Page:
Jack: yeah, no
Nick: and all this different stuff that
Jack: you're preaching to the choir when you talk about slow things down and figure it out. I mean our systems, our systems certainly is is quite a bit uh more contemplated if you want to say as far as what's how come the ball is not sinking into the strings. How come there's not enough air being pushed? It's pop. You know, you can't describe why people are better than others sometimes, but we know it's that pop. They get on the ball somehow. They distribute their weight to from the core right to the tip, you know, to the sweet
Nick: spot. There's
Jack: something they do magical right in there and it just ripples out and crushes the ball.
Nick: Yeah. Like I, I have a, I guess a funny story. Um, we came back, we, there's a Malibu tournament every year where I guess pretty much all the top schools from the west coast to come. You know, your USC UCLA um, I don't know Pepperdine.
Jack: Big time schools. Yeah. Big time
Nick: schools Hawaii comes out there. Arizona state, you know, I could organ I think.
Jack: Which, which tournament is this again?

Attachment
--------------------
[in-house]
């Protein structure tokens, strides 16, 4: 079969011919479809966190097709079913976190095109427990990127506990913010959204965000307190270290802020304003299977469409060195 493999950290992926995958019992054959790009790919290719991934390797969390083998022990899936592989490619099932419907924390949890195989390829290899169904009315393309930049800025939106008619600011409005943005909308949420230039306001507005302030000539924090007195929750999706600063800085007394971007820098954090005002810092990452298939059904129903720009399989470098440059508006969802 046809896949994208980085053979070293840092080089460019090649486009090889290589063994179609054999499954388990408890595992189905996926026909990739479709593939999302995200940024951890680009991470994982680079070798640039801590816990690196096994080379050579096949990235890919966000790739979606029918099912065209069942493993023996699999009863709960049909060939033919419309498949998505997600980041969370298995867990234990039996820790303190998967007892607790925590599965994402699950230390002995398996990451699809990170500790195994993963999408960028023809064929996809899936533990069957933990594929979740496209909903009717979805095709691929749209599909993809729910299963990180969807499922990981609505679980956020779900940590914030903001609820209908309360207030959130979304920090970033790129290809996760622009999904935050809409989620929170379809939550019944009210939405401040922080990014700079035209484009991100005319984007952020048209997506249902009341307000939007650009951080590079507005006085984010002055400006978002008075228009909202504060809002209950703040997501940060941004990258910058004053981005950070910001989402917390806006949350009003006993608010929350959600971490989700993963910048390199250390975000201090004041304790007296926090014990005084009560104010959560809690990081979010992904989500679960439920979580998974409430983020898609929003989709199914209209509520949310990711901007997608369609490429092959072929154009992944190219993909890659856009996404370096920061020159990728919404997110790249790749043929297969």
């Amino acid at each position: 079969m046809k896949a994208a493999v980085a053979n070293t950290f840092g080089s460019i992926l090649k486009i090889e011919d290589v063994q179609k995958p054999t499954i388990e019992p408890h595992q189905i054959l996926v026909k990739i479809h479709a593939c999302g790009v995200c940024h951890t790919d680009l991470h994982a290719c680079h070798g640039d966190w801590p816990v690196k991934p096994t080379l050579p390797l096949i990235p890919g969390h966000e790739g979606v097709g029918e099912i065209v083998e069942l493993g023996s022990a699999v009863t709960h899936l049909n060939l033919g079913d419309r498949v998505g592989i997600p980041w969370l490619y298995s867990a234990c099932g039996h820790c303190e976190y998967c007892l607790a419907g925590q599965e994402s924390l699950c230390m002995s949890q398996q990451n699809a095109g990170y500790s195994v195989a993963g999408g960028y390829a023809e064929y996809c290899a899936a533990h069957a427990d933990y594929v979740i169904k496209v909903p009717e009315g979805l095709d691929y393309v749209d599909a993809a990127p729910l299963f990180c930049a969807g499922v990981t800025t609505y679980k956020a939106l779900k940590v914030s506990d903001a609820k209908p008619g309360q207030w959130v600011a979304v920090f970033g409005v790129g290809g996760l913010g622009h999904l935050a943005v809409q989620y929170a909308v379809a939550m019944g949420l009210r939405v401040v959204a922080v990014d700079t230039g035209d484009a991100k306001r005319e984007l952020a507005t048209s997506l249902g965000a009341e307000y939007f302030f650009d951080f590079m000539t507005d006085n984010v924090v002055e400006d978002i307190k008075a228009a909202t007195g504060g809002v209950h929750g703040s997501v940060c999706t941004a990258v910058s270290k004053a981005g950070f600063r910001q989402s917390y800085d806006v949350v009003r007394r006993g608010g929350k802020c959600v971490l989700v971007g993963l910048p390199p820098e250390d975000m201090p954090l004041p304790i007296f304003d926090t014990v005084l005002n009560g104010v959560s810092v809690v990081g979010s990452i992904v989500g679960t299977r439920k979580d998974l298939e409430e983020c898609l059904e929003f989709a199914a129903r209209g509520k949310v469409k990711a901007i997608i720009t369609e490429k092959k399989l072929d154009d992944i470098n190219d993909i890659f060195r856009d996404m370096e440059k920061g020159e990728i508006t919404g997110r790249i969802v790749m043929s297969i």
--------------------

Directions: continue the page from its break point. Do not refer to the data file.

Nick: It's called the Malibu classic. It's a college
Nick: Yes, it's that Pepperdine and we were there, I think it was my freshman year, freshman and sophomore year and you're smith's son Tanner. I
Jack: believe. Tanner
Nick: Tanner Tanner and Riley were playing. Yeah, I think Riley is uh, 600 last time I saw it was Instagram or something like that.
Jack: I saw him as kids, but they ripped the ball.
Nick: Yeah, they were and they were playing and I was sitting there and I was in between matches, I think we just play doubles or something like that. I was looking and then my guy was playing next to them and they were having a great match, real grind. But again, there's that thing, there's something different about how these guys are hitting the ball. There's different sounds, different movements. The way that they're going out at is different and unfortunately similar to the academy's uh when you, when this is brought up, oh, they work harder. Oh, they're moving, they're
Jack: sure, sure they don't want to, they don't want to try to describe the intangibles because they're too difficult. So they just go, well you're not, it's the onus is on you.
Nick: Exactly. So going back to the Academy's, I think of course I was really blessed to get all the physical things from it, you know, there's no better, I mean there is better, but uh, you know, going to, having world class people teach you how to get the most out of your body, I think that's the reason why I want a lot of my matches, um but when it comes down to ball striking and whatnot, you may, you may figure it out, you may, but they're not really going to break it down for you.